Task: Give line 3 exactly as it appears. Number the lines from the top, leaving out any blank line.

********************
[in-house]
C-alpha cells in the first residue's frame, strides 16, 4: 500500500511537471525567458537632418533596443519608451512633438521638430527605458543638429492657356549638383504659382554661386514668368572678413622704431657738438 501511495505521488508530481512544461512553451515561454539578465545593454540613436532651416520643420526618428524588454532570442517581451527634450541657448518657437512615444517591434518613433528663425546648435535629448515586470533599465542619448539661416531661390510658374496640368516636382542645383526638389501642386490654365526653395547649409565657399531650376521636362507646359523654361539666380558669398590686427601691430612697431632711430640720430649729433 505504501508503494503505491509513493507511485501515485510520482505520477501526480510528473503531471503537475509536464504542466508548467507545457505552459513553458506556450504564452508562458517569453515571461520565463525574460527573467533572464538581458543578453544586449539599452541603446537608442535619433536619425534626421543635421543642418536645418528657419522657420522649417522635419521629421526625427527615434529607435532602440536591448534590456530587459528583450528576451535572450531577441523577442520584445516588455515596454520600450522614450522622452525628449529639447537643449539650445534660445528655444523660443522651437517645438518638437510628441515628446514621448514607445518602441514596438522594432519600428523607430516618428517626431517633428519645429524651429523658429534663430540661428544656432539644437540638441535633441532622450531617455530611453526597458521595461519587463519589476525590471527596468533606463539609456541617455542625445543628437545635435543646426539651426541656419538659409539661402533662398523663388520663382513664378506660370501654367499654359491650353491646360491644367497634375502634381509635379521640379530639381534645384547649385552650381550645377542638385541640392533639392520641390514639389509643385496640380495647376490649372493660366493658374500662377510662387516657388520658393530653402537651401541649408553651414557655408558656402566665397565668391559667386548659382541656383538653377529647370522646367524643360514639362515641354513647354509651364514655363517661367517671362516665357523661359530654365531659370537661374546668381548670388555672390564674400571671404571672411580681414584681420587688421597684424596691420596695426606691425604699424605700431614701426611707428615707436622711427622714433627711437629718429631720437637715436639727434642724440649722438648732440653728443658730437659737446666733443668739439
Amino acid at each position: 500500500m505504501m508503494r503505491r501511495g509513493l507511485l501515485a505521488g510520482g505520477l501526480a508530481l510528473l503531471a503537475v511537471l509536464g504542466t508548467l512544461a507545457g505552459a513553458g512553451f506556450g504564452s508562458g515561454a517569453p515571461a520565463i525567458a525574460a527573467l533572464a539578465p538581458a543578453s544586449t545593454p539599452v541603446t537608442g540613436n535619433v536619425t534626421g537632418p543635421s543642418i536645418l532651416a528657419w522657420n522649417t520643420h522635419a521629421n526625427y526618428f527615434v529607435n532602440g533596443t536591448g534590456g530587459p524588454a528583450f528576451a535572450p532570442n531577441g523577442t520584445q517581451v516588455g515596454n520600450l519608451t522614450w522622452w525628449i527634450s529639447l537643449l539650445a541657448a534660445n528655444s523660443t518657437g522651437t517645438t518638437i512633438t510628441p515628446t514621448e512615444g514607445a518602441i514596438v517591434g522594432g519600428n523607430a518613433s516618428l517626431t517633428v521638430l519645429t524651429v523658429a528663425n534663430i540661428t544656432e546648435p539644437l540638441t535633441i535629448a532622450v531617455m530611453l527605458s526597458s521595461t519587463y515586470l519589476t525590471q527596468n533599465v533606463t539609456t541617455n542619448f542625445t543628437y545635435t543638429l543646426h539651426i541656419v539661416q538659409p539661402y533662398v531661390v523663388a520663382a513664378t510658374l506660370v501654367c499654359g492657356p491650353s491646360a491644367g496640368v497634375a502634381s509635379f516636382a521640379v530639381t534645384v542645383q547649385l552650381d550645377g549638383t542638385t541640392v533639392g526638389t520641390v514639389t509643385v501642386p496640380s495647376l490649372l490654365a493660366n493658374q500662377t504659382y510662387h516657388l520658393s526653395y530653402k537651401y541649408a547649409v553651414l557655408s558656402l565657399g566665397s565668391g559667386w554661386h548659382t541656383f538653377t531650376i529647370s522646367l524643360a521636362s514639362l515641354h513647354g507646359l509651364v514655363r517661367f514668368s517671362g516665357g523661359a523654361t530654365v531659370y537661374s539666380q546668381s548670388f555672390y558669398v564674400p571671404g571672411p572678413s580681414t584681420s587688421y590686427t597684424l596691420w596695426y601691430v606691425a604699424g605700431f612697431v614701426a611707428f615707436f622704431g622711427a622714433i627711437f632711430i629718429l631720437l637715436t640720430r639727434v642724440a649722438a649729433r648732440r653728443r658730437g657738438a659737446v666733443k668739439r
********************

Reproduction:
Amino acid at each position: 500500500m505504501m508503494r503505491r501511495g509513493l507511485l501515485a505521488g510520482g505520477l501526480a508530481l510528473l503531471a503537475v511537471l509536464g504542466t508548467l512544461a507545457g505552459a513553458g512553451f506556450g504564452s508562458g515561454a517569453p515571461a520565463i525567458a525574460a527573467l533572464a539578465p538581458a543578453s544586449t545593454p539599452v541603446t537608442g540613436n535619433v536619425t534626421g537632418p543635421s543642418i536645418l532651416a528657419w522657420n522649417t520643420h522635419a521629421n526625427y526618428f527615434v529607435n532602440g533596443t536591448g534590456g530587459p524588454a528583450f528576451a535572450p532570442n531577441g523577442t520584445q517581451v516588455g515596454n520600450l519608451t522614450w522622452w525628449i527634450s529639447l537643449l539650445a541657448a534660445n528655444s523660443t518657437g522651437t517645438t518638437i512633438t510628441p515628446t514621448e512615444g514607445a518602441i514596438v517591434g522594432g519600428n523607430a518613433s516618428l517626431t517633428v521638430l519645429t524651429v523658429a528663425n534663430i540661428t544656432e546648435p539644437l540638441t535633441i535629448a532622450v531617455m530611453l527605458s526597458s521595461t519587463y515586470l519589476t525590471q527596468n533599465v533606463t539609456t541617455n542619448f542625445t543628437y545635435t543638429l543646426h539651426i541656419v539661416q538659409p539661402y533662398v531661390v523663388a520663382a513664378t510658374l506660370v501654367c499654359g492657356p491650353s491646360a491644367g496640368v497634375a502634381s509635379f516636382a521640379v530639381t534645384v542645383q547649385l552650381d550645377g549638383t542638385t541640392v533639392g526638389t520641390v514639389t509643385v501642386p496640380s495647376l490649372l490654365a493660366n493658374q500662377t504659382y510662387h516657388l520658393s526653395y530653402k537651401y541649408a547649409v553651414l557655408s558656402l565657399g566665397s565668391g559667386w554661386h548659382t541656383f538653377t531650376i529647370s522646367l524643360a521636362s514639362l515641354h513647354g507646359l509651364v514655363r517661367f514668368s517671362g516665357g523661359a523654361t530654365v531659370y537661374s539666380q546668381s548670388f555672390y558669398v564674400p571671404g571672411p572678413s580681414t584681420s587688421y590686427t597684424l596691420w596695426y601691430v606691425a604699424g605700431f612697431v614701426a611707428f615707436f622704431g622711427a622714433i627711437f632711430i629718429l631720437l637715436t640720430r639727434v642724440a649722438a649729433r648732440r653728443r658730437g657738438a659737446v666733443k668739439r